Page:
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Ethics Ethics Document Transcript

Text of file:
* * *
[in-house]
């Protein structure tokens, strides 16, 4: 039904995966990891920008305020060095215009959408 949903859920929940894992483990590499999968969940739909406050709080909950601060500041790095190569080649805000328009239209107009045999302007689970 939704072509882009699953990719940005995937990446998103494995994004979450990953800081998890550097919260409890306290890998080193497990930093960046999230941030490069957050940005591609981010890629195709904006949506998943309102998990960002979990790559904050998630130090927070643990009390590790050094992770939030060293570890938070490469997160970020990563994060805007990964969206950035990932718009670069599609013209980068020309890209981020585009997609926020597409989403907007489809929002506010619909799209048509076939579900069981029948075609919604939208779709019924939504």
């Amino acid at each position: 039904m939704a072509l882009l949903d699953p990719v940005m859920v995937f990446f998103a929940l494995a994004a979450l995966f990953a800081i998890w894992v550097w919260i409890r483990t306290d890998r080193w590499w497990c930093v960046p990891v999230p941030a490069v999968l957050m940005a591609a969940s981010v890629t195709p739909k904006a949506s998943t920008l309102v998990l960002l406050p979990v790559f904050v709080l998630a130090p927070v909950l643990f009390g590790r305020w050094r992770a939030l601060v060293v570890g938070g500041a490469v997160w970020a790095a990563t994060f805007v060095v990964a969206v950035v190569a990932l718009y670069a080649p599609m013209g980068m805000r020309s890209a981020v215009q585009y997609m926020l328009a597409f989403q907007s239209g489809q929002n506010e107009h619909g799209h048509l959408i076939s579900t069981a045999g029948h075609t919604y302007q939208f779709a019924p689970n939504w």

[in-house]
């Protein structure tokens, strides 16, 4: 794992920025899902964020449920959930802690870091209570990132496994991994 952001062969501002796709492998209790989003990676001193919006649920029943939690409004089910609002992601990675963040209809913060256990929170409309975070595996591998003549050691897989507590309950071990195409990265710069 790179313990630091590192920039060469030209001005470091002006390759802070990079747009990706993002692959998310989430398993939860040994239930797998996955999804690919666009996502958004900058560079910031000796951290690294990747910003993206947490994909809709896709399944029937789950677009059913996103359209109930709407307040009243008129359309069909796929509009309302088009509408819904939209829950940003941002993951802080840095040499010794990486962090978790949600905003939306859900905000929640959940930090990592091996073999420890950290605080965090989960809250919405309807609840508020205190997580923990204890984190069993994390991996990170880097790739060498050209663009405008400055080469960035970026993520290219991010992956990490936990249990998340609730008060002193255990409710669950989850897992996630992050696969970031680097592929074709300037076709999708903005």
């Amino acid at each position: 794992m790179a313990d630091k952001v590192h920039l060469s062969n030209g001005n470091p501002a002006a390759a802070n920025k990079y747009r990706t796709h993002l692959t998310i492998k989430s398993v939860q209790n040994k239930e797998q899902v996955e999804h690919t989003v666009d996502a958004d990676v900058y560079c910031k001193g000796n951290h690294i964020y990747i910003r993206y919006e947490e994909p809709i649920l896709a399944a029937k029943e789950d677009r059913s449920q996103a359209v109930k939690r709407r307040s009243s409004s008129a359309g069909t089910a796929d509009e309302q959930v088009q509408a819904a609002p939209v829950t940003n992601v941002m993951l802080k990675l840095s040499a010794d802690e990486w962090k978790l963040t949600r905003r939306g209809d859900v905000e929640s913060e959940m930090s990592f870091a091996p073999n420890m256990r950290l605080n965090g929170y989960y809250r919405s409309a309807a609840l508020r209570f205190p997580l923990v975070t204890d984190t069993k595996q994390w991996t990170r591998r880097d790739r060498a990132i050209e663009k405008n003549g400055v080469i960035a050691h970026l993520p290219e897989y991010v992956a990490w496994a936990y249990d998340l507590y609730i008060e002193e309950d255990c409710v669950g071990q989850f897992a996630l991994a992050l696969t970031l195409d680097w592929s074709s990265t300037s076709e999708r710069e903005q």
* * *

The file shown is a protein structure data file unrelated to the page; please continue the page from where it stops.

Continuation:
• MODULE I What is ethics? The word ethics comes from the Greek word “ethikos”, meaning character. There is a similar term that prevails in and many times considered synonym of ethics, is “morality”. But in essence these are quite different concept .the word morality has been derived from the Latin root ‘moralist” which means behavior. Ethico-moral actions thus pertain to set of actions engineered by the characters and expressed through behaviors. Ethics is a set of standards, or a code, or value system, worked out from human reason and experience, by which free human actions are determined as ultimately right or wrong, good or evil. If acting agrees with these standards, it is ethical, otherwise unethical. Business ethics refers to the application of ethics to business. To be more specific, business ethics is the study of good and evil, right and wrong and just and unjust actions of businessman. NATURE OF ETHICS IN BUSINESS 1. In business activities, most ethical questions could be of two types---overt and covert. Overt ethical problems like bribery, theft, sabotage etc are clear for everyone to see and are generally considered reprehensible. Covert ethical problems are more complex, types of problems occur in corporate acquisitions, marketing and personnel policies, capital investment, market war etc. They are difficult to locate, to eliminate and are consequently much more dangerous and threatening to business. 2. For a decision to be ethical, it should possess the following characteristics. It should be: (a) RIGHT- that which is morally correct and due; (b) EQUITABLE-that which is just and equal; (c) GOOD-that which brings in the highest good for all concerned; (d) PROPER-that which is appropriate and acceptable; (e) FAIR-that which is honest and due; (f) JUST-that justice is not only done; but is also seen to have been done. 3. Ethics is unstructured, i.e., it does not have a structured format or framework. It is abstract in concept. Hence it does not have universal acceptance, mainly because: a. Ethics depends upon our moral standards; b. Moral standards depend upon our value system; c. The value system of people depend upon their background & childhood experience; &